CLARK - More events at the ongoing SEA Games in the Philippines have been disrupted following the overnight arrival of Typhoon Kammuri on Tuesday (Dec 3).
On Tuesday afternoon, Games organisers announced a slew of changes to the schedule for some sports, particularly those that take place outdoors.
In a Facebook announcement posted just after noon, it said sports such as sailing and windsurfing were postponed and would resume on Thursday while the start of others, such as modern pentathlon, were moved to Thursday, when Kammuri is expected to make its exit from the country.
On Monday, sports like windsurfing, beach volleyball and canoe-kayak racing were either suspended or postponed, while the triathlon mixed team relay was held two days earlier even as organisers were gearing up for the storm's arrival.
Shawn Chue, team manager of Singapore's underwater hockey team, told The Straits Times: "We were informed of the postponement early this morning by the competition manager once they determined that the typhoon would affect the competition and the decision was made to ensure the safety of all the athletes and spectators."
He added that the team had been briefed on the contingency plans two days earlier, before the start of the competition and even before Kammuri made landfall.
He said the matches have been compressed into the remaining two days of tournament.
He added: "The weather is stormy with strong winds and heavy rain.
"We are staying indoors within the hotel compound and will be doing mobilisation exercises plus gym workout for physical conditioning and to maintain mobility."
The nation’s canoeists and kayakers, whose competition was supposed to start on Tuesday but has since been postponed to Friday, were also confined indoors, with team manager Lyuina Lee telling ST: “The athletes will be having gym training now that they are not able to train on water. They did some running earlier on before the rain came.”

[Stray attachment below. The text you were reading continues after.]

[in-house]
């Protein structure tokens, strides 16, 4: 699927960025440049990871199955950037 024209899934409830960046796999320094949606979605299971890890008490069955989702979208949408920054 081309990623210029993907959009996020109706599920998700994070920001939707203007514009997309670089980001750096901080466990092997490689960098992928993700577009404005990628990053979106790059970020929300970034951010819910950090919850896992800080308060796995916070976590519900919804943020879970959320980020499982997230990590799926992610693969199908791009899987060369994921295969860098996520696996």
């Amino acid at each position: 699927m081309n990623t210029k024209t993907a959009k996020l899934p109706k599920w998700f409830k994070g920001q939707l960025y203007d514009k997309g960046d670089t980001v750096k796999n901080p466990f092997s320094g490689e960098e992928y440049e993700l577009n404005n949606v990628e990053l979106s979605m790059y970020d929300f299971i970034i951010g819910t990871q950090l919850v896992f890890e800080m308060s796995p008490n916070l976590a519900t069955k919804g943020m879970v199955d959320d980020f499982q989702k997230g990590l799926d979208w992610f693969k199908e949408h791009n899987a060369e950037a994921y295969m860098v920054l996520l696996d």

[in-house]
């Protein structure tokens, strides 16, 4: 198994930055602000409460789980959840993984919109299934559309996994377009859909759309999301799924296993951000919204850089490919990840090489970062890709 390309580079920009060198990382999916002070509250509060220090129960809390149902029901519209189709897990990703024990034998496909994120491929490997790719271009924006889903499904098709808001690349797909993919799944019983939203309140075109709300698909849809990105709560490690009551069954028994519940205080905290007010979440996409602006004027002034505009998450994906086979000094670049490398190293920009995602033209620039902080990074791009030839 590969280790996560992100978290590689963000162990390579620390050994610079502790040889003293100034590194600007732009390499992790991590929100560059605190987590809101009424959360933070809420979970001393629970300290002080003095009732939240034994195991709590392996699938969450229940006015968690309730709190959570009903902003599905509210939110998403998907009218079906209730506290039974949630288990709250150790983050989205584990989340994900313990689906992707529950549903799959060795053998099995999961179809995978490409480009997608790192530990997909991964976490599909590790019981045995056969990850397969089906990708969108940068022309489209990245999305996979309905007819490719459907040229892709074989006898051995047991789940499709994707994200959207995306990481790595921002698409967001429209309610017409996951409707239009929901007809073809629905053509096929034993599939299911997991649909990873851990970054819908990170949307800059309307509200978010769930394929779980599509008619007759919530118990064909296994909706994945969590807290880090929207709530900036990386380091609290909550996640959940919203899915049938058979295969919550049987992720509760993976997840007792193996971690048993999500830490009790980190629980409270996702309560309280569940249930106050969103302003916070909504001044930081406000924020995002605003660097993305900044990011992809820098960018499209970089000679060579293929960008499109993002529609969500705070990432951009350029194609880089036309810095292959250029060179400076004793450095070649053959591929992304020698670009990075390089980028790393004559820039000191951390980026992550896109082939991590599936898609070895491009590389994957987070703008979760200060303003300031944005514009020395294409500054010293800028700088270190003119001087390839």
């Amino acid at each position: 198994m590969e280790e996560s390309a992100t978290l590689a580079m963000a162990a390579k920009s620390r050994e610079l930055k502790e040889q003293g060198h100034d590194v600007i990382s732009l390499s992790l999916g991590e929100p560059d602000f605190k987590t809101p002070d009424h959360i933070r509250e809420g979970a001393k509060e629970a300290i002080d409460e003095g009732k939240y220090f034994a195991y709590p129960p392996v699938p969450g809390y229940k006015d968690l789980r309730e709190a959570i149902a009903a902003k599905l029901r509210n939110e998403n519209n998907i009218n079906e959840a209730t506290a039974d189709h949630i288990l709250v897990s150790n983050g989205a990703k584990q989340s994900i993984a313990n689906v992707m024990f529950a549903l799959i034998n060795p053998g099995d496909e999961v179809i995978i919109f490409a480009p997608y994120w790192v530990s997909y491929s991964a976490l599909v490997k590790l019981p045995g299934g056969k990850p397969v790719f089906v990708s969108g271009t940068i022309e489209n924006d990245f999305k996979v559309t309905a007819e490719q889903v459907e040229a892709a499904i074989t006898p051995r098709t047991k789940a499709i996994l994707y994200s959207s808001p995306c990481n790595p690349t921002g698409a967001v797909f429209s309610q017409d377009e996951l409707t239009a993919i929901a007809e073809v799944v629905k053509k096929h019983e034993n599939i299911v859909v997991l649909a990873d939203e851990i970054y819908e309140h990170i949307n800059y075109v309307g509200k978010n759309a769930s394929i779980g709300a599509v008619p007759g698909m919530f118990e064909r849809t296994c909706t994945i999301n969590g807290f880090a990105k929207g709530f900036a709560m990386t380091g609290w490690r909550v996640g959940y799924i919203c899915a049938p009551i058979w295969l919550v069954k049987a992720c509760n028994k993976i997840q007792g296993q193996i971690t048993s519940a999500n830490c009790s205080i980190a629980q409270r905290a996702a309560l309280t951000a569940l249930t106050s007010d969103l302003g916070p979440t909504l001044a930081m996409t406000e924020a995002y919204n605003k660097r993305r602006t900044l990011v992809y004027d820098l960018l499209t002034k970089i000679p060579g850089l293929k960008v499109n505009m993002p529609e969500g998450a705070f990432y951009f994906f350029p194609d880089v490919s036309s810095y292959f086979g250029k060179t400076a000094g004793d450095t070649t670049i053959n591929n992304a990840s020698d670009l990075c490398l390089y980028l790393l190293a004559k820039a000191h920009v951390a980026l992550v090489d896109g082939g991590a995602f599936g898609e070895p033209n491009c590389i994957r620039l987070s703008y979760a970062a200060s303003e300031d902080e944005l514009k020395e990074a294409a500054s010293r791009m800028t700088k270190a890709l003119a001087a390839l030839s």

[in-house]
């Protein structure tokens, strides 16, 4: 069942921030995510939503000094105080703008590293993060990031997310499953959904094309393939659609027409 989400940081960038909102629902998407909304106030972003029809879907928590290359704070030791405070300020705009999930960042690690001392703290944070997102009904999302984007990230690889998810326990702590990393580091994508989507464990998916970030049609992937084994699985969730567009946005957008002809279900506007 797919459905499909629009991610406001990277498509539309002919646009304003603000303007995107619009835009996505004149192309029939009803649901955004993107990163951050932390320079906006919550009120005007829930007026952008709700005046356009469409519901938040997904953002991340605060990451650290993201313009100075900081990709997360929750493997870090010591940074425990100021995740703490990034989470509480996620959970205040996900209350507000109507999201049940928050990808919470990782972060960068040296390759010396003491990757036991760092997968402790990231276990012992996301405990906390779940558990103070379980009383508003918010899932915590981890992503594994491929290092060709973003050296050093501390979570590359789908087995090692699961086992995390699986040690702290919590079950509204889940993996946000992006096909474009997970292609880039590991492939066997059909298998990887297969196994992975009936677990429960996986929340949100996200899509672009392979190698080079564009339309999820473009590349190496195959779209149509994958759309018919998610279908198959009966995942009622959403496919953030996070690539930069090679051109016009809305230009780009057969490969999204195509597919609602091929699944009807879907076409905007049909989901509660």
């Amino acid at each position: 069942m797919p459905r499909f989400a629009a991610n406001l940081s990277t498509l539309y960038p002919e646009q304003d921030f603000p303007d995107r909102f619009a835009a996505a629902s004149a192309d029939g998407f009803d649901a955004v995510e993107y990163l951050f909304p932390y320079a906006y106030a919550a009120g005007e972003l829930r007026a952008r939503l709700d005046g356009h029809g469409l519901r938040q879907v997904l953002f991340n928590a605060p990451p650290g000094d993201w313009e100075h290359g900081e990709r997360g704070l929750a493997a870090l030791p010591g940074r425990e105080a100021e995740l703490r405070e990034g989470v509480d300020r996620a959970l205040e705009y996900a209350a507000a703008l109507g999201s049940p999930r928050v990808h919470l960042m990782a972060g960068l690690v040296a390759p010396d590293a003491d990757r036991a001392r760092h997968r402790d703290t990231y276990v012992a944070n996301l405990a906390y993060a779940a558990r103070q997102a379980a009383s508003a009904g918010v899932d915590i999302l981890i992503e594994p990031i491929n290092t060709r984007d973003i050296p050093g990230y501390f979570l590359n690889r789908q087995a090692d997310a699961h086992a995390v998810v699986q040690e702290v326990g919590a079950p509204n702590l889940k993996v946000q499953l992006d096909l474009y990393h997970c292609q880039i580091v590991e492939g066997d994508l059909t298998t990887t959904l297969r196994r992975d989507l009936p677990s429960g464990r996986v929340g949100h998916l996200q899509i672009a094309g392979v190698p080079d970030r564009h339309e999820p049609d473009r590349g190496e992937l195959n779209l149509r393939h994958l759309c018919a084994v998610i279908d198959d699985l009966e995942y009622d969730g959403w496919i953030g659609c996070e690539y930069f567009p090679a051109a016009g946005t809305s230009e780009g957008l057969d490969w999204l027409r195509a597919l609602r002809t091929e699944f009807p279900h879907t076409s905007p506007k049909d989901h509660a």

Singapore tennis player Ng, 24, was ironically left high and dry at the Rizal Memorial Sports Complex in the morning. He had been scheduled to play his men’s singles quarter-final at 9am and was at the venue by 7am.
But he was informed only at 2pm that his match had been postponed till Wednesday.
“It’s a disruption because the tournament supervisor was not sensible enough to cancel the matches early,” he lamented.
When the delays in the tennis competition were raised to organisers, Ramon Suzara, chief operating officer of the the Philippine SEA Games Organizational Committee (Phisgoc), apologised that the athletes were kept waiting for two to three hours but defended the technical delegates, who are the final arbiters of whether events proceed or not, and said: “What is important for the role of the technical delegate is to make sure the field of play is safe to play and the equipment is safe and the athletes are safe.”
Kammuri, which is packing winds of 155kmh with maximum gusts of 235kmh, arrived in the wee hours of the morning. It has left one dead and caused over 200,000 to be evacuated and has left parts of the country flooded because of torrential rain.
Manila's Ninoy Aquino International Airport was closed at 11am local time and is due to remain shut for the next 12 hours.
The Philippine SEA Games Organizational Committee (Phisgoc) also issued a statement to media to alert them of Games disruptions as well as to reassure visitors.
It said it is closely monitoring Typhoon Tisoy, international name Kammuri, and that it is "prepared to take the necessary precautionary measures to secure the safety of all of our guests and athletes".
"Trust that we have storm-proofed the Games, with several alternate plans queued to ensure that this biennial meet doesn't go beyond its scheduled finish on Dec 11," it added. "We want everyone to prioritise their security during their stay here and wish that they continue to enjoy the 30th SEA Games with the authentic spirit of sportsmanship."
It also urged those interested to refer to its official website and Facebook page for further updates.